It all sounds good in theory, right? It does have one significant challenge. For the most part your partners have to be willing to utilize your CRM system. If you think user adoption was hard with your SFA deployment, wait until you roll out your new PRM system. Ultimately you have much more leverage over your own employees than you do with your partners. But if you build it, it is possible they will come, with the right incentives. For example, send them leads on your partner portal, but require that they register their deals in order to get their leads. Let them pull down sales reports from that same portal, but remind them that those reports require entering sufficient opportunity information. I have clients who are doing both successfully.

Partners will work for you, but it does require executing on a good plan.

June 08, 2007

Who's Listening?

You might have seen the May issue of CRM magazine that has an article proposing that marketing needs to think of themselves as feeding sales. I especially like the elucidation of the metaphor that claims that marketing is not exactly starving the sales function as much as it is causing malnutrition by feeding them junk food. Excellent stuff!

I like the use of metaphors to describe things and this led me to a variation that I think is also useful in understanding the relationship between these two business development functions. Lead generation is like a conversation and marketing is the speaker with sales as the listener. Think of all the other well known dysfunctional relationship types that are plagued with speaking and listening problems (all of you married folks in the audience know what I am talking about).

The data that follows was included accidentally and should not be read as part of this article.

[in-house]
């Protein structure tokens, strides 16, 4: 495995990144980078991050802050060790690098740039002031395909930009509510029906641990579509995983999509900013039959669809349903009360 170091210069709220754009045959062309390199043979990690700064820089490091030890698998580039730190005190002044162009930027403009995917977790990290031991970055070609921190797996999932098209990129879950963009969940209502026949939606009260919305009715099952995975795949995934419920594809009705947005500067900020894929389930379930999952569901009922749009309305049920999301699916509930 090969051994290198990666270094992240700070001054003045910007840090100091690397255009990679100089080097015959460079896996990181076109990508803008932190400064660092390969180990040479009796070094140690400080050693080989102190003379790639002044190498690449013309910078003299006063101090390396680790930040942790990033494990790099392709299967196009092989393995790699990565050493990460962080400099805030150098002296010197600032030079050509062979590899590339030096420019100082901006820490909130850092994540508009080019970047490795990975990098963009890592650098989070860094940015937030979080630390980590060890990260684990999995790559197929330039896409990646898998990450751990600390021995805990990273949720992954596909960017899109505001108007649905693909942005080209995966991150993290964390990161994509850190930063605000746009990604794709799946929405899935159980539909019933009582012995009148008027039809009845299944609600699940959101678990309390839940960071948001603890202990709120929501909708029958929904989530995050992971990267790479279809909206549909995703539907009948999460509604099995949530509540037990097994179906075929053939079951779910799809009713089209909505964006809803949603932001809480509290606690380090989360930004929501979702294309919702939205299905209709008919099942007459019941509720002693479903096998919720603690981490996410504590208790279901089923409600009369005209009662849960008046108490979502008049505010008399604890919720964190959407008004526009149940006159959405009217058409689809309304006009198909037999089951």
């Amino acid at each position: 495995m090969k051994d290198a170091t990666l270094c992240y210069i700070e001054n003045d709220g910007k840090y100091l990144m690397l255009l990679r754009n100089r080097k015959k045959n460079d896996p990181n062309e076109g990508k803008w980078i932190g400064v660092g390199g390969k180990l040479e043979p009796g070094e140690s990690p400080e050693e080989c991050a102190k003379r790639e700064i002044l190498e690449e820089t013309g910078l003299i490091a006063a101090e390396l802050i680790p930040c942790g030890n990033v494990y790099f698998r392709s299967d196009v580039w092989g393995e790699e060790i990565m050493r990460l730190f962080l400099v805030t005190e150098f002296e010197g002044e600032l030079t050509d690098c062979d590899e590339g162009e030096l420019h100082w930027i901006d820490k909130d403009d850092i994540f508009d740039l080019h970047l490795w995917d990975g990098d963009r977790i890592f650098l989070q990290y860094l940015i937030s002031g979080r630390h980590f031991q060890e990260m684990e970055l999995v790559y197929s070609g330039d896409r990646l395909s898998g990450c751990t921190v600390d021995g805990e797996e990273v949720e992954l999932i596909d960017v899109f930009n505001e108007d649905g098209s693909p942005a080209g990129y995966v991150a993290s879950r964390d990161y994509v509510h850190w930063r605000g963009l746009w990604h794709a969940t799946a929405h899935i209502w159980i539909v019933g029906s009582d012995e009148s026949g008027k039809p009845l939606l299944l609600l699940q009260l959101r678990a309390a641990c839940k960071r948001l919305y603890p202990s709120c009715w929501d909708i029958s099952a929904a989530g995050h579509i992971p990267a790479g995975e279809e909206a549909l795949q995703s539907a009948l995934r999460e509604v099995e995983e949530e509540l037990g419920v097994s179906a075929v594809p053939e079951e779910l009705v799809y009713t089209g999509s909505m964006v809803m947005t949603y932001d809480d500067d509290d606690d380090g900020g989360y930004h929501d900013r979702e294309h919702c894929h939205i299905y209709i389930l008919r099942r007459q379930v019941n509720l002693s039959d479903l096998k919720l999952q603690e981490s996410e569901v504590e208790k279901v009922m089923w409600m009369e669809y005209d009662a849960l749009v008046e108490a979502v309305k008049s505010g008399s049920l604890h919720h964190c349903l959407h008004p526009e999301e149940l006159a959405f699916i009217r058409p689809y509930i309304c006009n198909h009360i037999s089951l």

Back in a previous life, I ran an exercise in one particular workshop that helped illustrate a thing or two about listening. It went something like this. Two people had to draw a complicated geometric diagram, but without the ability to see – each had someone describing the diagram verbally – one person would serve as the speaker and one as the listener. However, the catch was that one of the listeners could ask questions and one could not.

What do you think were the results? You guessed it – the person who could ask questions would replicate the drawing almost exactly. The person who could not ask questions would make all kinds of bad assumptions about what was being said, and the drawings were horrid. The conclusion that everyone would glean from this exercise was that good listeners need to ask questions, give feedback, and in general be in control of the conversation – not the speaker!